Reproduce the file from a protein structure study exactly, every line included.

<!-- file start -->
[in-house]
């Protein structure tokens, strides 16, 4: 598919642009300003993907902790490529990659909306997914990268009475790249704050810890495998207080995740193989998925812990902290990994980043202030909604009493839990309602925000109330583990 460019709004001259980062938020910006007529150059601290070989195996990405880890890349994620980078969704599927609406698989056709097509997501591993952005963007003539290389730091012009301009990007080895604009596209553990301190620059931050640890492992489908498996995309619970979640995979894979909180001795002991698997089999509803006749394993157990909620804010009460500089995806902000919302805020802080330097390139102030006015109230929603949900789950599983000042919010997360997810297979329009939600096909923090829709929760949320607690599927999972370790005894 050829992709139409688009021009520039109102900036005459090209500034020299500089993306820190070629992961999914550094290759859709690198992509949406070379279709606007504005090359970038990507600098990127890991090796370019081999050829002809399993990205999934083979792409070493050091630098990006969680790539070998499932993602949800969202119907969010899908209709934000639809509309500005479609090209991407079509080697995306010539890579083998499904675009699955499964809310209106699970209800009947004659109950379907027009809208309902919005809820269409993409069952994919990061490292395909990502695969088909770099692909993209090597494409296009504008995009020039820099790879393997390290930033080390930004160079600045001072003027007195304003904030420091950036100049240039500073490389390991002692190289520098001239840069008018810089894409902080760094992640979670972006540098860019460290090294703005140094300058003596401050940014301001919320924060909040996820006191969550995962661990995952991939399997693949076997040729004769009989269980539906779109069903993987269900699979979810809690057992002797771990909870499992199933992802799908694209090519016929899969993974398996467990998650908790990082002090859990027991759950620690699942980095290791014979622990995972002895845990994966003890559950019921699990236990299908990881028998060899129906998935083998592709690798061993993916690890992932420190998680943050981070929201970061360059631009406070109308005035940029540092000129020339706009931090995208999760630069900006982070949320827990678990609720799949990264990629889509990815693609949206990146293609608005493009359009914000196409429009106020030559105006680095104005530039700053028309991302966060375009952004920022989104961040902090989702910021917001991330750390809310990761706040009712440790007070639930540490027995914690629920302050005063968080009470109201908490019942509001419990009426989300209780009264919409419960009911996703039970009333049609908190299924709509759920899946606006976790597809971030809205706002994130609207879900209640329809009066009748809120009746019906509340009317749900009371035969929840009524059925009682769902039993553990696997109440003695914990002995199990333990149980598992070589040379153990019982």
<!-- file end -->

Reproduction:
[in-house]
């Protein structure tokens, strides 16, 4: 598919642009300003993907902790490529990659909306997914990268009475790249704050810890495998207080995740193989998925812990902290990994980043202030909604009493839990309602925000109330583990 460019709004001259980062938020910006007529150059601290070989195996990405880890890349994620980078969704599927609406698989056709097509997501591993952005963007003539290389730091012009301009990007080895604009596209553990301190620059931050640890492992489908498996995309619970979640995979894979909180001795002991698997089999509803006749394993157990909620804010009460500089995806902000919302805020802080330097390139102030006015109230929603949900789950599983000042919010997360997810297979329009939600096909923090829709929760949320607690599927999972370790005894 050829992709139409688009021009520039109102900036005459090209500034020299500089993306820190070629992961999914550094290759859709690198992509949406070379279709606007504005090359970038990507600098990127890991090796370019081999050829002809399993990205999934083979792409070493050091630098990006969680790539070998499932993602949800969202119907969010899908209709934000639809509309500005479609090209991407079509080697995306010539890579083998499904675009699955499964809310209106699970209800009947004659109950379907027009809208309902919005809820269409993409069952994919990061490292395909990502695969088909770099692909993209090597494409296009504008995009020039820099790879393997390290930033080390930004160079600045001072003027007195304003904030420091950036100049240039500073490389390991002692190289520098001239840069008018810089894409902080760094992640979670972006540098860019460290090294703005140094300058003596401050940014301001919320924060909040996820006191969550995962661990995952991939399997693949076997040729004769009989269980539906779109069903993987269900699979979810809690057992002797771990909870499992199933992802799908694209090519016929899969993974398996467990998650908790990082002090859990027991759950620690699942980095290791014979622990995972002895845990994966003890559950019921699990236990299908990881028998060899129906998935083998592709690798061993993916690890992932420190998680943050981070929201970061360059631009406070109308005035940029540092000129020339706009931090995208999760630069900006982070949320827990678990609720799949990264990629889509990815693609949206990146293609608005493009359009914000196409429009106020030559105006680095104005530039700053028309991302966060375009952004920022989104961040902090989702910021917001991330750390809310990761706040009712440790007070639930540490027995914690629920302050005063968080009470109201908490019942509001419990009426989300209780009264919409419960009911996703039970009333049609908190299924709509759920899946606006976790597809971030809205706002994130609207879900209640329809009066009748809120009746019906509340009317749900009371035969929840009524059925009682769902039993553990696997109440003695914990002995199990333990149980598992070589040379153990019982």